A proposal for Genesis Health Clubs to manage the Wichita Ice Center will be considered today by the City Council.
City staff is recommending Genesis be awarded the three-year contract over Virginia-based Rink Management Services, the current operator, and New Jersey-based Ice World Consulting.
Genesis' bid calls for an annual management fee of $42,000, $6,000 less than the bids submitted by Rink Management and Ice World. Rink Management is paid $48,000 annually.
Rink Management, which manages 25 rinks across the country, has run the center since August 2006. In 2008, the facility lost $33,000. It earned $7,000 in 2009 and $23,000 last year.
"The building is now self-sustaining," said Louis Lombardo III, who has been the Ice Center's general manager for nearly a year for Rink Management. "We're kind of upset how it's gone. We've made strides and improvements."
Managing an ice rink would be a new area for Genesis. But Park and Recreation director Doug Kupper said he didn't see that as a problem.
He said the city staff considered Genesis' proven ability to manage recreational facilities.
"It's not outside their purview to manage the Ice Center," Kupper said, "because it is just a specialized recreational facility. We're satisfied that they have a number of ice-experienced employees lined up to operate our facility."
As part of the contract, the city must approve the hiring of a general manager. The agreement also requires that Genesis continue holding regular meetings with a stakeholders' advisory committee, which was formed last fall to give input on the center's needs.
The ice-skating community is taking a wait-and-see approach on the possible selection of Genesis.
"We're trying to make this as successful as possible," said Al Sanchez, a member of the advisory committee who also plays in an adult hockey league.
He said the city is paying attention to the committee's recommendations, including affordable ice time, access to ice, use of the second-floor lobby for major events and professional management of the facility.
But some wonder whether Genesis will know how to manage an ice rink.
"I want to know who they're going to bring in and run it," said Leigh Chambers, who is on the advisory committee and is president of the Wichita Figure Skating Club. "I don't expect an ice guy to run a golf course or a health center."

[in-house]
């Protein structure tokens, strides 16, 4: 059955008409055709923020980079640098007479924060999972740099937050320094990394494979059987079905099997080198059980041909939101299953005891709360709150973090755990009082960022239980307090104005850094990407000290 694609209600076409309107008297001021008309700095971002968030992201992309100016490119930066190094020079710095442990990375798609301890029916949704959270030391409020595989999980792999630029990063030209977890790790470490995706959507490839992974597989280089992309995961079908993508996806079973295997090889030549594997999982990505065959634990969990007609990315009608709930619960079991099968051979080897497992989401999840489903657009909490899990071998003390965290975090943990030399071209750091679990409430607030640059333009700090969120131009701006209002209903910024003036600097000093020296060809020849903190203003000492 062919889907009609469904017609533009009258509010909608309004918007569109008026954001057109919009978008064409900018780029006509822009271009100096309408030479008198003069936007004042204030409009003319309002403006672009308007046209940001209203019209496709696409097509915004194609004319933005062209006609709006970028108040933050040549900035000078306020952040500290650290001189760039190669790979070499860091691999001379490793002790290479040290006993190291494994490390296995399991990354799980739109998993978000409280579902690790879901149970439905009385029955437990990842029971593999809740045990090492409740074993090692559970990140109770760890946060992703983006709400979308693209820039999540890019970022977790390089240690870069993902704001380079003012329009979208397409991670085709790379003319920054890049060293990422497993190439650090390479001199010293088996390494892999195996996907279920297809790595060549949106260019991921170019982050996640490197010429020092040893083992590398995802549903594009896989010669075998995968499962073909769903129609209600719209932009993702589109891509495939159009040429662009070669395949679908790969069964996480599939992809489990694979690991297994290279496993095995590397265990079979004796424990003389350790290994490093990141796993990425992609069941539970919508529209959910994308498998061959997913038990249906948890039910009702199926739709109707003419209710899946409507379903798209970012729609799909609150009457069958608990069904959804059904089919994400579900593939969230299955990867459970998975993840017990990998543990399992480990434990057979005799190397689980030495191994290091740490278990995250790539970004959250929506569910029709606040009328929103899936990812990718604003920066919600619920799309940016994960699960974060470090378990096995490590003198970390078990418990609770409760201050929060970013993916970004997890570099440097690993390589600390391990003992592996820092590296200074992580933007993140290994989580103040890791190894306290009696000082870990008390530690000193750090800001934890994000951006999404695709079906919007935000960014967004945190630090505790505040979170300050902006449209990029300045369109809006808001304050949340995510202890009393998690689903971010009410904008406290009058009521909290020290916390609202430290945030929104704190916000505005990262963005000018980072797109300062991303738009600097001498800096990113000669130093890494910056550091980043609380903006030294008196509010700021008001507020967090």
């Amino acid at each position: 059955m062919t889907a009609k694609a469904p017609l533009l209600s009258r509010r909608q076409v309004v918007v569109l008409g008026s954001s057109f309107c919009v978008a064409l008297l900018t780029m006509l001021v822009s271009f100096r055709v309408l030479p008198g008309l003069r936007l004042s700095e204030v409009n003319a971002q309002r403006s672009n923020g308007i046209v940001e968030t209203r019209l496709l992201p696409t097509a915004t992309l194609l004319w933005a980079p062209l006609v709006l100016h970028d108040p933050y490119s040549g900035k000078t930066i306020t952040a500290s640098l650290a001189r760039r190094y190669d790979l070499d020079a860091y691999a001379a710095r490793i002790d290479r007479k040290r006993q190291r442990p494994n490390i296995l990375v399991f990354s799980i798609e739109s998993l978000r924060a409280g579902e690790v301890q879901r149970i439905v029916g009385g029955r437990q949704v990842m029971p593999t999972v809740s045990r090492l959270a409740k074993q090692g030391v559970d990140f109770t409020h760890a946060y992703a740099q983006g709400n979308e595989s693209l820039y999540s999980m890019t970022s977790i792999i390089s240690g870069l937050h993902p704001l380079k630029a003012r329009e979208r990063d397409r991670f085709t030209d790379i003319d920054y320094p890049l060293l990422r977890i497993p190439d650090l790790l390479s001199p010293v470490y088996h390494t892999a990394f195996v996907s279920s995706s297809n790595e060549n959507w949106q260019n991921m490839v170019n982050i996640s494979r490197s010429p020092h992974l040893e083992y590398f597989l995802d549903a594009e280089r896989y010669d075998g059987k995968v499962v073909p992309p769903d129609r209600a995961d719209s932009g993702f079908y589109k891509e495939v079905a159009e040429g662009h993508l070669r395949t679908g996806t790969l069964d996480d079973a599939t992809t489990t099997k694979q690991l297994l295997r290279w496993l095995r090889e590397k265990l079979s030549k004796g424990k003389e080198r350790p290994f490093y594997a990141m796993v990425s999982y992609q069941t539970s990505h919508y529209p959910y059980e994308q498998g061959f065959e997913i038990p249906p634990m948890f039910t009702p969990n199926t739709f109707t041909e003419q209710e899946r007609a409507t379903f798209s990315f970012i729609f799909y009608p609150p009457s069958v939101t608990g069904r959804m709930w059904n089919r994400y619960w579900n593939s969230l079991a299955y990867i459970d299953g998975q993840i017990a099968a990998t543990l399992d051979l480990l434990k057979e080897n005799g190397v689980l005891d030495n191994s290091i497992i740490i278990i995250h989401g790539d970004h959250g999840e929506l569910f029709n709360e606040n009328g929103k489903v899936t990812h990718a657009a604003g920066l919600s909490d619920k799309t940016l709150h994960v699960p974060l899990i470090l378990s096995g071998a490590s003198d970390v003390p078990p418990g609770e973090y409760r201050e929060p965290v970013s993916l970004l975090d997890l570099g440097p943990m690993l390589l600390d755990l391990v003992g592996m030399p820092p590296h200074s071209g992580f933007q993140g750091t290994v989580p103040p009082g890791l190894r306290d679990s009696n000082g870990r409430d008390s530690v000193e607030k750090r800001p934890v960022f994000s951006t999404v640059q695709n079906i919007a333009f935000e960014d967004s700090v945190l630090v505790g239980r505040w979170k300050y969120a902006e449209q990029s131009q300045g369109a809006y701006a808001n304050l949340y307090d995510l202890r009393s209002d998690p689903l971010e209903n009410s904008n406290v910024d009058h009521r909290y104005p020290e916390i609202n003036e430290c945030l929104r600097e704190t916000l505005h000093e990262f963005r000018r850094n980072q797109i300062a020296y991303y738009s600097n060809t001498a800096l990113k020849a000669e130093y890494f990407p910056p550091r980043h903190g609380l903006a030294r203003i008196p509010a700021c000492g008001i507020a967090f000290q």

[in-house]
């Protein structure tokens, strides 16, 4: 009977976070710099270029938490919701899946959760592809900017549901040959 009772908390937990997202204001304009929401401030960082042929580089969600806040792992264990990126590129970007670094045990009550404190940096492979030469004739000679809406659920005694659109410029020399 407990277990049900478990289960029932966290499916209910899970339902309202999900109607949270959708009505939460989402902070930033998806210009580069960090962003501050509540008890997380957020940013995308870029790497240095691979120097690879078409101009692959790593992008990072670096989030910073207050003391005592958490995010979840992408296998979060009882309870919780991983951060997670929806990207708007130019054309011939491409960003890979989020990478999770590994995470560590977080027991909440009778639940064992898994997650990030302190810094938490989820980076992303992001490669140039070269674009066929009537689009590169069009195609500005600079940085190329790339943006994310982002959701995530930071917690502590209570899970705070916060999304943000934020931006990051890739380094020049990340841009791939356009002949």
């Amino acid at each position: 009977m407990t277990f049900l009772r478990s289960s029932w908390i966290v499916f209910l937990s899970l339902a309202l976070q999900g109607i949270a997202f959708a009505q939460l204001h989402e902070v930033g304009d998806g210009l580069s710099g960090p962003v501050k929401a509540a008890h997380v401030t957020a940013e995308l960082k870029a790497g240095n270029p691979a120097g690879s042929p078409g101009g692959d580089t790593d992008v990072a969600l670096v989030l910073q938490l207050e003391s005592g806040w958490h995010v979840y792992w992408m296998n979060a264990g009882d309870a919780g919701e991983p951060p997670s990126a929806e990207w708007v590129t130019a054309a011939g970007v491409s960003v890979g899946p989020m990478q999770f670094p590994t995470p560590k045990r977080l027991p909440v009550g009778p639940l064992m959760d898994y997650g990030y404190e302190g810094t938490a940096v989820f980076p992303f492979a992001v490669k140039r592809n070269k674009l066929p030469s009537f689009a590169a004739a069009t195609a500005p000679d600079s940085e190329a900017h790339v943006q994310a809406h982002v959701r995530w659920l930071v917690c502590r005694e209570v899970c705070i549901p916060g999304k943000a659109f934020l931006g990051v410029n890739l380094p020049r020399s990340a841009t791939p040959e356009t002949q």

Rodney Steven II, Genesis president, said he would bring in only people who know what they're doing.
"My secret to success is we hire the best staff," he said. "The Ice Center will never be run better."
Steven also said he has no immediate plans to do anything with the second floor, which is used extensively when major events are held at the center.
While he said he might consider putting a small fitness center on the second floor someday, "We won't do anything up there that would hurt major events."
For the first time, the management contract will include incentives for profit. The city will pay 10 percent of annual net revenue up to a profit of $10,000 and 20 percent for anything over that amount.
"We want to grow the business," Kupper said. "The incentive package was a way to get everybody thinking the same way."
He said attendance for public skating was 41,000 in 2010, but the number has been stagnant in recent years.
As part of the contract, the city will fund up to $316,000 in capital improvements for the center, including painting, updated lighting and new signs. That work is expected to begin this spring, Kupper said.
Steven said the 15-year-old Ice Center has been badly neglected but that he would make it the "jewel it once was."
"Right now, it doesn't look or feel like a jewel," he said. "If you're an ice skater, you love it because it's all you have. But it could function so much better."
Lombardo, the current general manager, said the city budgeted $100,000 for repairs and improvements in 2009 and 2010, then withdrew it both years.
"And now we're hearing the city is going to spend $316,000 for Genesis," he said.